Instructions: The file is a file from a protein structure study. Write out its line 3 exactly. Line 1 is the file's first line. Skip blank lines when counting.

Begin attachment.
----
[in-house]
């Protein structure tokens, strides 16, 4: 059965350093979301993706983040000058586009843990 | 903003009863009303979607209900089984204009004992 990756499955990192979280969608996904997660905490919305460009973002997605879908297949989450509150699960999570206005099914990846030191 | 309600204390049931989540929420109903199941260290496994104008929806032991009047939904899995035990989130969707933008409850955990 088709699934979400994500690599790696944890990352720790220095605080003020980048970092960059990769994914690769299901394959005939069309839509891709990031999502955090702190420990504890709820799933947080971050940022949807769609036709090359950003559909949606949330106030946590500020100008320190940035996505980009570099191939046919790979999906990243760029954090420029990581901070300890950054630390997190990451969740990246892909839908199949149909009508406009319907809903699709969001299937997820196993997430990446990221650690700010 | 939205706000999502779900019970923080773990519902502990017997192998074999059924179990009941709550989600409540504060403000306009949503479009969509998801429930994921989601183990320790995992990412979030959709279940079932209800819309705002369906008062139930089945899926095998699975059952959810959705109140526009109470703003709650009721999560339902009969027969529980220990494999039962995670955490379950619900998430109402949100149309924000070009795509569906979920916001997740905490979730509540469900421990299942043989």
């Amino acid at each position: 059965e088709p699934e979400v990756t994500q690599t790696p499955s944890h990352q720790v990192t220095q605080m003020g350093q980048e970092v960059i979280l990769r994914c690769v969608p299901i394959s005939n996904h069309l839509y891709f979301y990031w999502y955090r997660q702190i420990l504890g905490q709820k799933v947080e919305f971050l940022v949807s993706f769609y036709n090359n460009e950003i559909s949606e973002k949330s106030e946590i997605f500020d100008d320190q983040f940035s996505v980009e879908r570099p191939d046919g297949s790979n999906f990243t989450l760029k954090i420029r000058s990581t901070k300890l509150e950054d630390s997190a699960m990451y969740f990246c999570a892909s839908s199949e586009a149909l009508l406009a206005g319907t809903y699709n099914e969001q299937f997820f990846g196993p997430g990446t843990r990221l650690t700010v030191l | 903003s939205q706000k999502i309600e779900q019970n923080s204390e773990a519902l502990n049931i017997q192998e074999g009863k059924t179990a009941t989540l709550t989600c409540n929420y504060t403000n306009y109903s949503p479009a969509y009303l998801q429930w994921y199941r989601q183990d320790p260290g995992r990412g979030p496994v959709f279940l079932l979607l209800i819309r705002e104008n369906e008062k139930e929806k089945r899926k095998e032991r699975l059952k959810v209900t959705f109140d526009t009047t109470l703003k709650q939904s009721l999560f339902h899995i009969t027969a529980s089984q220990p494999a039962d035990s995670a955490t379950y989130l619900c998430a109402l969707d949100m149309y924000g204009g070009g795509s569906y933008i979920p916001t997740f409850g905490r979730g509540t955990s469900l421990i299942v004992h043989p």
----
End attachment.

């Amino acid at each position: 059965e088709p699934e979400v990756t994500q690599t790696p499955s944890h990352q720790v990192t220095q605080m003020g350093q980048e970092v960059i979280l990769r994914c690769v969608p299901i394959s005939n996904h069309l839509y891709f979301y990031w999502y955090r997660q702190i420990l504890g905490q709820k799933v947080e919305f971050l940022v949807s993706f769609y036709n090359n460009e950003i559909s949606e973002k949330s106030e946590i997605f500020d100008d320190q983040f940035s996505v980009e879908r570099p191939d046919g297949s790979n999906f990243t989450l760029k954090i420029r000058s990581t901070k300890l509150e950054d630390s997190a699960m990451y969740f990246c999570a892909s839908s199949e586009a149909l009508l406009a206005g319907t809903y699709n099914e969001q299937f997820f990846g196993p997430g990446t843990r990221l650690t700010v030191l | 903003s939205q706000k999502i309600e779900q019970n923080s204390e773990a519902l502990n049931i017997q192998e074999g009863k059924t179990a009941t989540l709550t989600c409540n929420y504060t403000n306009y109903s949503p479009a969509y009303l998801q429930w994921y199941r989601q183990d320790p260290g995992r990412g979030p496994v959709f279940l079932l979607l209800i819309r705002e104008n369906e008062k139930e929806k089945r899926k095998e032991r699975l059952k959810v209900t959705f109140d526009t009047t109470l703003k709650q939904s009721l999560f339902h899995i009969t027969a529980s089984q220990p494999a039962d035990s995670a955490t379950y989130l619900c998430a109402l969707d949100m149309y924000g204009g070009g795509s569906y933008i979920p916001t997740f409850g905490r979730g509540t955990s469900l421990i299942v004992h043989p």